The other day this sign appeared just a few houses down the street in response to the cars that regularly barrel down Rossmore as they cut through to Washington. This has been a source of concern and complaint for several neighbors, and someone apparently was driven to take matters into his or her own hands. It’s not uncommon to see the “Slow Down Boston” signs provided by the city in yards, but I like the defiance and righteous indignation in this hand-made sign. Hard to say if it wil have any effect, but I’d like to think that it will cause a few drivers to pause a least a few moments before hitting the accelerator.
Sunday evening was the annual Lantern Parade at Jamaica Pond, a community event which involves walking around the pond with lanterns lit. Kids come in their costumes, music is playing, a cider press provide fresh apple cider–it’s a great scene.
Tonight as I was riding home from work I passed more tricker-treaters in Brookline and JP than I have for as long as I can remember, and I realized that it’s been quite some time since I lived in a residental neighborhood with enough families and kids to support conventional Halloween festivities. I didn’t think to buy any candy because I just assumed that no-one would be out–this is how warped my perspect got after living in Allston for so long.
Back in my neighbhood, I was delighted to see so many costumed kids out and about and many neighbors sitting out on their front porch with candy to greet the kids. I was disappointed not to participate, but I’m glad to know that the neighborhood does it up right. Next year, I’ll be home early and ready, sitting on the porch with the light on and a bucket of candy.
Last night I rode by Hope Cemetery for the first time and noticed the flags set up for the veterans. It seemed appropriate today to return for another look.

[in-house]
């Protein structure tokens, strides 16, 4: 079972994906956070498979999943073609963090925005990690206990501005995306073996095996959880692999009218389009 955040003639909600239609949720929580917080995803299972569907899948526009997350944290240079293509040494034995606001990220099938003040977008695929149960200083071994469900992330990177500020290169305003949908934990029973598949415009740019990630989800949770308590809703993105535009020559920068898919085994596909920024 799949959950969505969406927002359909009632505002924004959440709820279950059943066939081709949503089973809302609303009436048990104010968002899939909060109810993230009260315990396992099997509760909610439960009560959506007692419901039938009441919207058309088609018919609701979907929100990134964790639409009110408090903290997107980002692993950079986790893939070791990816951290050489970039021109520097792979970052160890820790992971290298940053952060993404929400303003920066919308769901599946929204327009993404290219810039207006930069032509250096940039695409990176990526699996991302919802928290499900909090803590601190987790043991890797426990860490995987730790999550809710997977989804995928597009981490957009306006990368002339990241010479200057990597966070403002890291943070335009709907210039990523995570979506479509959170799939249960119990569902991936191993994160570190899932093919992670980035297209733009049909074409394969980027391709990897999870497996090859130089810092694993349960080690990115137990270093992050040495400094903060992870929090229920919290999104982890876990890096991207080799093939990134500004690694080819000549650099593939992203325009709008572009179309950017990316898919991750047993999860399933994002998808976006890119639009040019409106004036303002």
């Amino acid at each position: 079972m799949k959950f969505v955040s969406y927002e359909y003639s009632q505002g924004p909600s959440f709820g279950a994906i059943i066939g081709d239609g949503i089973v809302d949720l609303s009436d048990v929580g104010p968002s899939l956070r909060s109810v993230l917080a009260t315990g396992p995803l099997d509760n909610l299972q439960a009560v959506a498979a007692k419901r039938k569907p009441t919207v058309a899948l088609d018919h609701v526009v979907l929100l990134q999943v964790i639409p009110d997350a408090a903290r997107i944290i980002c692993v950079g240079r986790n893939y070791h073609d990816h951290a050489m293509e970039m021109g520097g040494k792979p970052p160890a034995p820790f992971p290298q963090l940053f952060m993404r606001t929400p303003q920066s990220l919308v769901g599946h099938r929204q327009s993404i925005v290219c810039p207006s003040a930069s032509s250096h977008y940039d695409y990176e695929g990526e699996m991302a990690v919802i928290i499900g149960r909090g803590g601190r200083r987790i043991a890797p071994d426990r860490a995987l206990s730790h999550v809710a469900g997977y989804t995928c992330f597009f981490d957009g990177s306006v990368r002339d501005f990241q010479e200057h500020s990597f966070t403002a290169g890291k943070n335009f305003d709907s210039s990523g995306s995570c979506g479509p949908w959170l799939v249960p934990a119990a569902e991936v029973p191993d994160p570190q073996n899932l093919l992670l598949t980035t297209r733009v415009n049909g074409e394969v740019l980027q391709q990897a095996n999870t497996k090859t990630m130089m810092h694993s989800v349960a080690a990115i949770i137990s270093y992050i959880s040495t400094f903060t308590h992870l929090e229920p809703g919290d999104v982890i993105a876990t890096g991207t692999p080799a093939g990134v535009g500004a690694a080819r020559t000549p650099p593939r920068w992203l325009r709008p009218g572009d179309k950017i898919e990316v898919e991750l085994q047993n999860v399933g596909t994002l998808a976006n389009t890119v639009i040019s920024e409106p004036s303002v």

Earlier this week I noticed that a fellow patron of the JP Licks men’s restroom felt inspired to jot “Gustav Holst 9 planets” on the baby-changing table with black marker. Perhaps it was playing on his iPod as he was taking care of business and he felt compelled to leave an inscription of this sublime listening experience on the nearest wall. Now that our listening experiences happen more often while we are out and about, perhaps this is a natural impulse–to connect our music memories to places.
In fact, a exploding number of networked geo-annotation projects offer digital outlets this impulse, and as with every other nuance of networked culture, a neologism now exists to describe it:
‘placecasting ‘: networked publishing of digital media (esp. audio) that is logically associated with a physical location, to be experienced by suitably equipped people in that location.
Placecasting would allow the music lover I describe to attach Holst to the JP licks bathroom (or perhaps JP Licks more generally, to be inclusive) such that anyone else with the right networked device would be able to listen to it here.
And the social networking aspects of this digital annotation would enable allow others to satisfy their need to comment on the original post, as another patron of the bathroom did the next day:
“John Williams made a career outta ripping of him off! So much for public domain”